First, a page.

I don’t know. Maybe it’s just me. Or maybe not. My dear friend, Barbara, gave me an ARC, that is getting good reviews, recently and said, “I just want to see what you think.” When I asked what she thought of it, she said, “Oh! It made me barf!”

Guess what. I read it. And then I barfed.

- Eve

11 comments:

Anonymous said...

I'm with you. That kind of stuff brings me down and then I walk around for the whole day in a bad mood wondering if the person in front of me is a molester or something.

When I see movies advertised dealing with the same issues, I ask why would anybody want to see that? I mean, watching the news is more than enough for me.

I say change your stack. :)

Danette V.

Heather said...

To me, reading should be an escape from the harsh realities of the world. Sure there can be bad stuff because it's unavoidable in order to create conflict. But I don't think kids should necessarily have to read about things that you hear on the news; vile things like the ones you listed. I have a hard enough time reading those things as an adult. (I had to stop reading Dean Koontz because his stories were so warped) It's one of the reasons I stick to mainly fantasy when I read YA - at least for the most part, I can tell myself "it's not real".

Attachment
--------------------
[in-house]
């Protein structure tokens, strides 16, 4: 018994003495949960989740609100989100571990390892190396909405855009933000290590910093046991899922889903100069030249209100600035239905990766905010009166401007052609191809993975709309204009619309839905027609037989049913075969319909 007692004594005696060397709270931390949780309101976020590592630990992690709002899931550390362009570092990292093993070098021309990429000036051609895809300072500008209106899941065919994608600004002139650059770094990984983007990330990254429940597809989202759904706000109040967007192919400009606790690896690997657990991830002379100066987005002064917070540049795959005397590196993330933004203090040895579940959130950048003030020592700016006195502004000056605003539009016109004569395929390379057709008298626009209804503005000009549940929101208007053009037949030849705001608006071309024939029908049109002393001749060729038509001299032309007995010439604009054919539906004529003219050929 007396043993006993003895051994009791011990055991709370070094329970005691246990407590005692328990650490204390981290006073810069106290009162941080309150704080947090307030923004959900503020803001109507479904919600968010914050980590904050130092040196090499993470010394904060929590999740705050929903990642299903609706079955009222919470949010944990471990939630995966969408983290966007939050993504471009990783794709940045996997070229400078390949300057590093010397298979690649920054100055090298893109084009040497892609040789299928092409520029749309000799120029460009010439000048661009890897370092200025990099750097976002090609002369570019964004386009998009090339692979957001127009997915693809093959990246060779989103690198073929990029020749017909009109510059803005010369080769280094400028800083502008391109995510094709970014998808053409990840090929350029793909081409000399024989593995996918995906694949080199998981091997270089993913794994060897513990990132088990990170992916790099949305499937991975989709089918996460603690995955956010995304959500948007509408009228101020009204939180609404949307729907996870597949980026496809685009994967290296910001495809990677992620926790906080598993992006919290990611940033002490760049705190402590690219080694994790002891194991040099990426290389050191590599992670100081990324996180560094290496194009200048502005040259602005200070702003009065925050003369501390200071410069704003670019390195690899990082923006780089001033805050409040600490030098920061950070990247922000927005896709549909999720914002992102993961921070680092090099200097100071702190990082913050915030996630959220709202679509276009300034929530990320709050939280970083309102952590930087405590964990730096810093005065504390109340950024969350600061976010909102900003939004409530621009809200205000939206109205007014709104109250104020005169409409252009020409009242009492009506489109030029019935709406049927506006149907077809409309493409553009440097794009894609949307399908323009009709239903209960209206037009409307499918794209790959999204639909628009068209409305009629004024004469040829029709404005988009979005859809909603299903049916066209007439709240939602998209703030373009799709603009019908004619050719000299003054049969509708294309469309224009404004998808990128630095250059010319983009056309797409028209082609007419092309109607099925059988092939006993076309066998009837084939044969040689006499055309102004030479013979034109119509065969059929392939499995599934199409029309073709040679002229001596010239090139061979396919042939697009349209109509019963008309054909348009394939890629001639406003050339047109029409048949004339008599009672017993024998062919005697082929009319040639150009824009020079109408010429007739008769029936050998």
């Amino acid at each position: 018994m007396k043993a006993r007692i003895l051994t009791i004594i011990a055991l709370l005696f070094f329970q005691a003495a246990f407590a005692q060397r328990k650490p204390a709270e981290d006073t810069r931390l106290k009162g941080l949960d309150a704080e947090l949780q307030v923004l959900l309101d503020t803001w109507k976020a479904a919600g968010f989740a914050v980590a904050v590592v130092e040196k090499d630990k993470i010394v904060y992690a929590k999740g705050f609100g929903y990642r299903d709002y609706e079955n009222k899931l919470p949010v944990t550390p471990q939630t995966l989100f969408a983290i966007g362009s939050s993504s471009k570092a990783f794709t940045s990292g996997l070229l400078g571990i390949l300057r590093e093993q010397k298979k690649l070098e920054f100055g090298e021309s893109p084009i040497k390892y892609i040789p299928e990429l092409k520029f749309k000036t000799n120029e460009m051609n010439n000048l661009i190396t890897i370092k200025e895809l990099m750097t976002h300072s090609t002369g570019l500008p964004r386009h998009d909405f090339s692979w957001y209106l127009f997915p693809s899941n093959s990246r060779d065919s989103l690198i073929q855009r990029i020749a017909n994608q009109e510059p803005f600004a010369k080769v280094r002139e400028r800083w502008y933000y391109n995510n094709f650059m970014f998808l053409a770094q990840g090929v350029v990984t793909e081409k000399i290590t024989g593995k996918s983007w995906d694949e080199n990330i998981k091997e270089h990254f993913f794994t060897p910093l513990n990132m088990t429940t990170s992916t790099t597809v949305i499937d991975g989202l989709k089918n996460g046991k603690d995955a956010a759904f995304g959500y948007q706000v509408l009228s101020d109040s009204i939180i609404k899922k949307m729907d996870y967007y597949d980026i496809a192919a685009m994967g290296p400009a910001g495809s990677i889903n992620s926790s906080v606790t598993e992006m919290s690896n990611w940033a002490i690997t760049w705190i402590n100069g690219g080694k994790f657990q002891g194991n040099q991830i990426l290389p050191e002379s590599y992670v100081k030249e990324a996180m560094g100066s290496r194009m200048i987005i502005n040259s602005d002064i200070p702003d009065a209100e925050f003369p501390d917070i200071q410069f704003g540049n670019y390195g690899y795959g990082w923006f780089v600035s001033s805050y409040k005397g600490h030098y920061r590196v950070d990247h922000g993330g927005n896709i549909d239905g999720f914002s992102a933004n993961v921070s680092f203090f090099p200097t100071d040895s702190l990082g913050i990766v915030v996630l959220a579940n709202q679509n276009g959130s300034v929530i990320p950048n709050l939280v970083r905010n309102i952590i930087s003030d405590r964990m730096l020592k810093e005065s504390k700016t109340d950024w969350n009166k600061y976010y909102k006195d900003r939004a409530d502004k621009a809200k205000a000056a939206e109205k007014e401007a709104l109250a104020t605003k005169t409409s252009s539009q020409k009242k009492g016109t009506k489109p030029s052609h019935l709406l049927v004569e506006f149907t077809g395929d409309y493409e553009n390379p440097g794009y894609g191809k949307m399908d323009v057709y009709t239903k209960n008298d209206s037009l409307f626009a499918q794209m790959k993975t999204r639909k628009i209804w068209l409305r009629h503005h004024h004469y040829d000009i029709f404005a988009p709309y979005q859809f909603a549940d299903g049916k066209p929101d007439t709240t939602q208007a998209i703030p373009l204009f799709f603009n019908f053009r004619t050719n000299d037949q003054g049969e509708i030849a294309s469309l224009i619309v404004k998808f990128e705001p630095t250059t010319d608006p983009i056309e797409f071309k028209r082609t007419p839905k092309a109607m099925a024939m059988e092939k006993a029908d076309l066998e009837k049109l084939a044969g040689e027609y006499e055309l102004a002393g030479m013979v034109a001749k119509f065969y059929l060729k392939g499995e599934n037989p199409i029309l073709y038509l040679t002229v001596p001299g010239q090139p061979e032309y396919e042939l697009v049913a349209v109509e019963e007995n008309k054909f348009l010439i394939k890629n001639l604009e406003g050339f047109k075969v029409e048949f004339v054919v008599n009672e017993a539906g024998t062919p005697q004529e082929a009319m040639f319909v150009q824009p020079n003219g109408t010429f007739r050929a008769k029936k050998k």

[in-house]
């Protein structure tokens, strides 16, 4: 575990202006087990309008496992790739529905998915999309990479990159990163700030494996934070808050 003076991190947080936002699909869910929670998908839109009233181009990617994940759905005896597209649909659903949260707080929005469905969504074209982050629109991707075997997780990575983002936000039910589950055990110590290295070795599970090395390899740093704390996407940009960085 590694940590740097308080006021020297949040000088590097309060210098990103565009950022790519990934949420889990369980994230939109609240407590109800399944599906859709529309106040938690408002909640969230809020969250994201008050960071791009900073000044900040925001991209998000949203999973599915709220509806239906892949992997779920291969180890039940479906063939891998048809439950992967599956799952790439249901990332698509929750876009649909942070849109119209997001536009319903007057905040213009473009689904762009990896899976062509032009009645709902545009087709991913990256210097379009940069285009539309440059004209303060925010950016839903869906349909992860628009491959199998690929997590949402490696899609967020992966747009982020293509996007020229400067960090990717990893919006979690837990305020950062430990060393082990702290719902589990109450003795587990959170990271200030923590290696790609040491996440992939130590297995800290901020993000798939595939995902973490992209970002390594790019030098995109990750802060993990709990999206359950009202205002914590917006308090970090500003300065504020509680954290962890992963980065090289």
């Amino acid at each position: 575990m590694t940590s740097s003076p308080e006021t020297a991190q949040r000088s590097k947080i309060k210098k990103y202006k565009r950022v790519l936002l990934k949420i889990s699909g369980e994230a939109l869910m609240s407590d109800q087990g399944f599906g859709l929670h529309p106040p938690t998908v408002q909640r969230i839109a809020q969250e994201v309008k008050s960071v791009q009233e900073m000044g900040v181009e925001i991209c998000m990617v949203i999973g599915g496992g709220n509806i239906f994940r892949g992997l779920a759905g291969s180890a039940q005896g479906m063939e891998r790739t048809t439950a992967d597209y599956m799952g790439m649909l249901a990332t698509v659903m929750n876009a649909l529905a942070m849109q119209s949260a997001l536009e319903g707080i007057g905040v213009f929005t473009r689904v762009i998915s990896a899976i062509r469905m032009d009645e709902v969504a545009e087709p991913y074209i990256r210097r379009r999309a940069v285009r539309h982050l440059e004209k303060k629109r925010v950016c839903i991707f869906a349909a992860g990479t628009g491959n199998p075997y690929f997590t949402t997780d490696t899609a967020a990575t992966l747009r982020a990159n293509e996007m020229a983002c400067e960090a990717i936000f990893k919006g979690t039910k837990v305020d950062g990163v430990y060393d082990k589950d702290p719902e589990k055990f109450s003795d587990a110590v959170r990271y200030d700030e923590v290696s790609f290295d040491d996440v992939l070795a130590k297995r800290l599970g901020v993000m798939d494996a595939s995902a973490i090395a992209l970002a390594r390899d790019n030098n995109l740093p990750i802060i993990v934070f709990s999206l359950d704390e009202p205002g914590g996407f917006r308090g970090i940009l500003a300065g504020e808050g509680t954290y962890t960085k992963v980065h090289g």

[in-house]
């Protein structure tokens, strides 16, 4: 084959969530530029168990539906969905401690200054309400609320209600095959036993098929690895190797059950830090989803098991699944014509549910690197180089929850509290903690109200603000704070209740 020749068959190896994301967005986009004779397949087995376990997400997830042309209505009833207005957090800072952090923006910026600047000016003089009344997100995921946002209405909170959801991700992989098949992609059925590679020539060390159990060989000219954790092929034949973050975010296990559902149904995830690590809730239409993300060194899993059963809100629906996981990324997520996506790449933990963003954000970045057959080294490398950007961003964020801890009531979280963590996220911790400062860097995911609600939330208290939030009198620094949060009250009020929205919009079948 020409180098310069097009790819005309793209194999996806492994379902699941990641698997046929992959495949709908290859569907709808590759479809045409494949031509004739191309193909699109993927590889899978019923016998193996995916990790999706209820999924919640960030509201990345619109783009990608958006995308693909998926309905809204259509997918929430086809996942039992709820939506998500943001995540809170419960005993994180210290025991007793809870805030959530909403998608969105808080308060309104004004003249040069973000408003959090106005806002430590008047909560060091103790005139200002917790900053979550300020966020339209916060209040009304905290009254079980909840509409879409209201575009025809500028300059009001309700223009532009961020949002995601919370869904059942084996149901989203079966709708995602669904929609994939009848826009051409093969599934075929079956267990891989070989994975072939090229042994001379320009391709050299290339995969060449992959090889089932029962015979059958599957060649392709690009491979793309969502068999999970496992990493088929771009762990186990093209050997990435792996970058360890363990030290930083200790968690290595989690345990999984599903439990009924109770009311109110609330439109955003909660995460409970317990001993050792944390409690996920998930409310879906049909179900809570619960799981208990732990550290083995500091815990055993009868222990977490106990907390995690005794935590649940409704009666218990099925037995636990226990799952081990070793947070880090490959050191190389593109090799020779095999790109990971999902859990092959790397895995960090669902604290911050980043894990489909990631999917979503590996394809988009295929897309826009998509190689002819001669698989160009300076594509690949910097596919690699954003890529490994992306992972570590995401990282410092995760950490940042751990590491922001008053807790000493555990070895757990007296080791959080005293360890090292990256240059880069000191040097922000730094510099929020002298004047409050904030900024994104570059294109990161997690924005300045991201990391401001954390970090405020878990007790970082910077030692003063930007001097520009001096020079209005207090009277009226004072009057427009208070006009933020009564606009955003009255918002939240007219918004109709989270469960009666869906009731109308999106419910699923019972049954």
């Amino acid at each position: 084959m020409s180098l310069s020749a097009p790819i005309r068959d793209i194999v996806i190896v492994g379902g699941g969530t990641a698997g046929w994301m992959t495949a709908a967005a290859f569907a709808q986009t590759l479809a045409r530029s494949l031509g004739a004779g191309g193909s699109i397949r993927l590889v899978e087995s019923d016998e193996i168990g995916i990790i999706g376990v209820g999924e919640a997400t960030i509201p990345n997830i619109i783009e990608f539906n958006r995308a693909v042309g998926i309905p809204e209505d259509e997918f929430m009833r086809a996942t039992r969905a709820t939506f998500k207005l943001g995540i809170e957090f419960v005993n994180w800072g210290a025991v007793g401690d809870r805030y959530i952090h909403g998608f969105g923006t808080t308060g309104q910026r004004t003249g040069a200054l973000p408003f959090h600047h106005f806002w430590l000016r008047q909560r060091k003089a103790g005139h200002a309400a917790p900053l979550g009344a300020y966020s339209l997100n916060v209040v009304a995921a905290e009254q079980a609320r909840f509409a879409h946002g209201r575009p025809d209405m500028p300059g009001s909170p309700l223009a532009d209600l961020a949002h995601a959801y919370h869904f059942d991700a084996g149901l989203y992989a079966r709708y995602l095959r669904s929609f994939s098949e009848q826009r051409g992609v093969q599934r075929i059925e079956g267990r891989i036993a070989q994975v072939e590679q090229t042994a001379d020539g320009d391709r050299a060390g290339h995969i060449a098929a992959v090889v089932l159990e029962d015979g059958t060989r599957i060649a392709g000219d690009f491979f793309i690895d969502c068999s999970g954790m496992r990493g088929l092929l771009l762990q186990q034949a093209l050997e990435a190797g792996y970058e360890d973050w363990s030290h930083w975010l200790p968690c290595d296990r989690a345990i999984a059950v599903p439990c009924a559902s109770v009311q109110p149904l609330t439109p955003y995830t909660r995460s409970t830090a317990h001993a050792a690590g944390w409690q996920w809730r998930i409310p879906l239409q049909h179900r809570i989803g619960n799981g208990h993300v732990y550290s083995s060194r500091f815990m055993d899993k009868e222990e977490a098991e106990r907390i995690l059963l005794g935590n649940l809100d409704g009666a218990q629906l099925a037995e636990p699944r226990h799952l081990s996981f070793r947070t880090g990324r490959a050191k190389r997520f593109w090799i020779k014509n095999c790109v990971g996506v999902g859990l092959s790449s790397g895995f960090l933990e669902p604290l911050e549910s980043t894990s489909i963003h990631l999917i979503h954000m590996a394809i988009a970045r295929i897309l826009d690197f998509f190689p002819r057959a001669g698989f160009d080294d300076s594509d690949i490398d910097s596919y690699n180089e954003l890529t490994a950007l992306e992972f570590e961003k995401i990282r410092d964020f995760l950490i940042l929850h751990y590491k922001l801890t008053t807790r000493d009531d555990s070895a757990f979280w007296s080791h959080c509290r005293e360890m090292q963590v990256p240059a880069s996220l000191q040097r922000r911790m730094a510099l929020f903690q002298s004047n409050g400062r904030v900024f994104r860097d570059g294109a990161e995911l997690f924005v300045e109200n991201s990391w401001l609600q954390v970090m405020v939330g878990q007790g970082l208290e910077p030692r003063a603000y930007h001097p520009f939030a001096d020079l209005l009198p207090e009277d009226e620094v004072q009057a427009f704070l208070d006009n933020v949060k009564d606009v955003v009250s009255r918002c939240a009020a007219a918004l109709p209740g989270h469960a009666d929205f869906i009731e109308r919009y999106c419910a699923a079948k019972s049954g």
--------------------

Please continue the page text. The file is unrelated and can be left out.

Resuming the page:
It's one thing to have drama and real-life situations, such as what Jay confronted, but the really bizarre stuff....well, to further your question of "who is the audience?", I ask "what's going on with the person who wrote it?"

Christy Raedeke said...

I'm glad I'm not the only one who can't get through her stacks of books. What I need are a few recommendations of books that people absolutely could not put down...I've been looking for months for a non-fantasy, non-vampire YA book to get lost in. Anything come to mind?

And did Madapple have too much of the ick factor for you?

Suzanne Young said...

Yeah, I have a stack too. And honestly, I've finished a few YA books lately and said, "That was so mean!" So I'm not into the overly cruel stuff. It just makes me sad. Thought provoking is one thing, but shock value doesn't do it for me.

Then again, I'm a happily ever after type girl. Can't they all just make out?? lol.

Great post, Eve.
-Suz

Disco Mermaids said...

Hahaha, Suzanne! Can't they all just make out? That's going to be my new motto!

So glad you guys agree with me on this! I was a little worried that I'd get some hate mail after this post.

And, again, I have NO problem with bad, sad, scary stuff, but some of it goes off the deep end with its perverted imagery, and I don't find a lot of that stuff entertaining, enlightening, or educational. And I can't imagine a teen would either!